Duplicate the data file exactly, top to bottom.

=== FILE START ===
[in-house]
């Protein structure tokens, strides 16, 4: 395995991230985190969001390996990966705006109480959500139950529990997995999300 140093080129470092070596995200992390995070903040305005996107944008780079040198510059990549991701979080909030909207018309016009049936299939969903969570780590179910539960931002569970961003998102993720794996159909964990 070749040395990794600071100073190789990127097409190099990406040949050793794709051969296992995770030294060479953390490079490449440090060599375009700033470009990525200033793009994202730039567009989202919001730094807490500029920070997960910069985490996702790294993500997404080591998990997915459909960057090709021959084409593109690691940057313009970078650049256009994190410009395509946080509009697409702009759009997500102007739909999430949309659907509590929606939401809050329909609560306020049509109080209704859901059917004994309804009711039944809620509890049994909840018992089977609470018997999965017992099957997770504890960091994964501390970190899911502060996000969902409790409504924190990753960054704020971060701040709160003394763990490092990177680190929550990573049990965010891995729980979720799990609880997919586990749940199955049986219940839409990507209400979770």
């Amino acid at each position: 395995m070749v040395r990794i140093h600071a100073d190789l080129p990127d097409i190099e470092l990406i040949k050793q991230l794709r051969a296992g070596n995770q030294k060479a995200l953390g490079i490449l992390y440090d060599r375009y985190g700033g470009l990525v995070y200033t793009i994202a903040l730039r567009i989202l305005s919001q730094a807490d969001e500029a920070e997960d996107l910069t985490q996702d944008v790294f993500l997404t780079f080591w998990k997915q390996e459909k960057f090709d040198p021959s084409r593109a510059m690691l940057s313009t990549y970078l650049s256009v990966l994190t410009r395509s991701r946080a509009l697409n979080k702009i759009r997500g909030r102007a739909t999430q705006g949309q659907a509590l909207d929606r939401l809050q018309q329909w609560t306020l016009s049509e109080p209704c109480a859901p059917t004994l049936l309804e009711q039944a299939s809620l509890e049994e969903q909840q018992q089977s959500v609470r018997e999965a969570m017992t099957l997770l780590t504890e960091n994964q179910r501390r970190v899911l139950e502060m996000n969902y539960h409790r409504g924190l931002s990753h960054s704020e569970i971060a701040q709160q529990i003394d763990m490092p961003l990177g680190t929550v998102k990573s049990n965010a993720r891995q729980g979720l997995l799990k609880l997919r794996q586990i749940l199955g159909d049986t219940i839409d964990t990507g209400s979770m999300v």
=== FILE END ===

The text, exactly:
[in-house]
């Protein structure tokens, strides 16, 4: 395995991230985190969001390996990966705006109480959500139950529990997995999300 140093080129470092070596995200992390995070903040305005996107944008780079040198510059990549991701979080909030909207018309016009049936299939969903969570780590179910539960931002569970961003998102993720794996159909964990 070749040395990794600071100073190789990127097409190099990406040949050793794709051969296992995770030294060479953390490079490449440090060599375009700033470009990525200033793009994202730039567009989202919001730094807490500029920070997960910069985490996702790294993500997404080591998990997915459909960057090709021959084409593109690691940057313009970078650049256009994190410009395509946080509009697409702009759009997500102007739909999430949309659907509590929606939401809050329909609560306020049509109080209704859901059917004994309804009711039944809620509890049994909840018992089977609470018997999965017992099957997770504890960091994964501390970190899911502060996000969902409790409504924190990753960054704020971060701040709160003394763990490092990177680190929550990573049990965010891995729980979720799990609880997919586990749940199955049986219940839409990507209400979770």
């Amino acid at each position: 395995m070749v040395r990794i140093h600071a100073d190789l080129p990127d097409i190099e470092l990406i040949k050793q991230l794709r051969a296992g070596n995770q030294k060479a995200l953390g490079i490449l992390y440090d060599r375009y985190g700033g470009l990525v995070y200033t793009i994202a903040l730039r567009i989202l305005s919001q730094a807490d969001e500029a920070e997960d996107l910069t985490q996702d944008v790294f993500l997404t780079f080591w998990k997915q390996e459909k960057f090709d040198p021959s084409r593109a510059m690691l940057s313009t990549y970078l650049s256009v990966l994190t410009r395509s991701r946080a509009l697409n979080k702009i759009r997500g909030r102007a739909t999430q705006g949309q659907a509590l909207d929606r939401l809050q018309q329909w609560t306020l016009s049509e109080p209704c109480a859901p059917t004994l049936l309804e009711q039944a299939s809620l509890e049994e969903q909840q018992q089977s959500v609470r018997e999965a969570m017992t099957l997770l780590t504890e960091n994964q179910r501390r970190v899911l139950e502060m996000n969902y539960h409790r409504g924190l931002s990753h960054s704020e569970i971060a701040q709160q529990i003394d763990m490092p961003l990177g680190t929550v998102k990573s049990n965010a993720r891995q729980g979720l997995l799990k609880l997919r794996q586990i749940l199955g159909d049986t219940i839409d964990t990507g209400s979770m999300v």